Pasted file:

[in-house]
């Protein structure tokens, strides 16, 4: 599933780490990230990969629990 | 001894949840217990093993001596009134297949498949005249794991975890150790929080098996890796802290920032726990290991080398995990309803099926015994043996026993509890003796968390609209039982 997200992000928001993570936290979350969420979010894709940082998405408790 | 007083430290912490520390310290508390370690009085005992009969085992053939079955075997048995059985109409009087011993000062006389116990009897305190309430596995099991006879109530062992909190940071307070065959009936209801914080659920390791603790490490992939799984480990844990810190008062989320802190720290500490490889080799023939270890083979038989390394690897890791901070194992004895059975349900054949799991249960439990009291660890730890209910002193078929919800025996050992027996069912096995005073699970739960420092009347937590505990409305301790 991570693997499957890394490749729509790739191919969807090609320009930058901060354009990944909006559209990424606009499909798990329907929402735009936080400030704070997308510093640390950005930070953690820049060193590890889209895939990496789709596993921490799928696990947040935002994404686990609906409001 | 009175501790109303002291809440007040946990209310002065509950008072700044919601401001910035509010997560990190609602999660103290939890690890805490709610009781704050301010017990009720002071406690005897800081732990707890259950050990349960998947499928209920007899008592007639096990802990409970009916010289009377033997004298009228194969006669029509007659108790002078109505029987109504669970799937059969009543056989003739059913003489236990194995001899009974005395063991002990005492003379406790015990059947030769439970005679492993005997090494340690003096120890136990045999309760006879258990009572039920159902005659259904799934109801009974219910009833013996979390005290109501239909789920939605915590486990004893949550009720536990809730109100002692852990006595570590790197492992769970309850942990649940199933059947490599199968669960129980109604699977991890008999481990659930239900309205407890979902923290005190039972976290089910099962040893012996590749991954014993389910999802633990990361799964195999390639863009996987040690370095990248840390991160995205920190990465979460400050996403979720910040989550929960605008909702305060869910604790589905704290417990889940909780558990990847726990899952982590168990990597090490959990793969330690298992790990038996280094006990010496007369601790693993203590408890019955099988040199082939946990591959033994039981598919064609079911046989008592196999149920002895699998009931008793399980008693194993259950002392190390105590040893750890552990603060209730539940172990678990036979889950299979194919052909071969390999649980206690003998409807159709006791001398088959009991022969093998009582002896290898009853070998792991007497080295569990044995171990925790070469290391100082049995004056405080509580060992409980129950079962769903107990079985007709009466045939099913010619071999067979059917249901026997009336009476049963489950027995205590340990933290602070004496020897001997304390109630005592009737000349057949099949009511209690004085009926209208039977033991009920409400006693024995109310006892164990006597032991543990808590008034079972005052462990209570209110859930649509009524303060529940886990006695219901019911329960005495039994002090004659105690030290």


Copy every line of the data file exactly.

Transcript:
[in-house]
């Protein structure tokens, strides 16, 4: 599933780490990230990969629990 | 001894949840217990093993001596009134297949498949005249794991975890150790929080098996890796802290920032726990290991080398995990309803099926015994043996026993509890003796968390609209039982 997200992000928001993570936290979350969420979010894709940082998405408790 | 007083430290912490520390310290508390370690009085005992009969085992053939079955075997048995059985109409009087011993000062006389116990009897305190309430596995099991006879109530062992909190940071307070065959009936209801914080659920390791603790490490992939799984480990844990810190008062989320802190720290500490490889080799023939270890083979038989390394690897890791901070194992004895059975349900054949799991249960439990009291660890730890209910002193078929919800025996050992027996069912096995005073699970739960420092009347937590505990409305301790 991570693997499957890394490749729509790739191919969807090609320009930058901060354009990944909006559209990424606009499909798990329907929402735009936080400030704070997308510093640390950005930070953690820049060193590890889209895939990496789709596993921490799928696990947040935002994404686990609906409001 | 009175501790109303002291809440007040946990209310002065509950008072700044919601401001910035509010997560990190609602999660103290939890690890805490709610009781704050301010017990009720002071406690005897800081732990707890259950050990349960998947499928209920007899008592007639096990802990409970009916010289009377033997004298009228194969006669029509007659108790002078109505029987109504669970799937059969009543056989003739059913003489236990194995001899009974005395063991002990005492003379406790015990059947030769439970005679492993005997090494340690003096120890136990045999309760006879258990009572039920159902005659259904799934109801009974219910009833013996979390005290109501239909789920939605915590486990004893949550009720536990809730109100002692852990006595570590790197492992769970309850942990649940199933059947490599199968669960129980109604699977991890008999481990659930239900309205407890979902923290005190039972976290089910099962040893012996590749991954014993389910999802633990990361799964195999390639863009996987040690370095990248840390991160995205920190990465979460400050996403979720910040989550929960605008909702305060869910604790589905704290417990889940909780558990990847726990899952982590168990990597090490959990793969330690298992790990038996280094006990010496007369601790693993203590408890019955099988040199082939946990591959033994039981598919064609079911046989008592196999149920002895699998009931008793399980008693194993259950002392190390105590040893750890552990603060209730539940172990678990036979889950299979194919052909071969390999649980206690003998409807159709006791001398088959009991022969093998009582002896290898009853070998792991007497080295569990044995171990925790070469290391100082049995004056405080509580060992409980129950079962769903107990079985007709009466045939099913010619071999067979059917249901026997009336009476049963489950027995205590340990933290602070004496020897001997304390109630005592009737000349057949099949009511209690004085009926209208039977033991009920409400006693024995109310006892164990006597032991543990808590008034079972005052462990209570209110859930649509009524303060529940886990006695219901019911329960005495039994002090004659105690030290």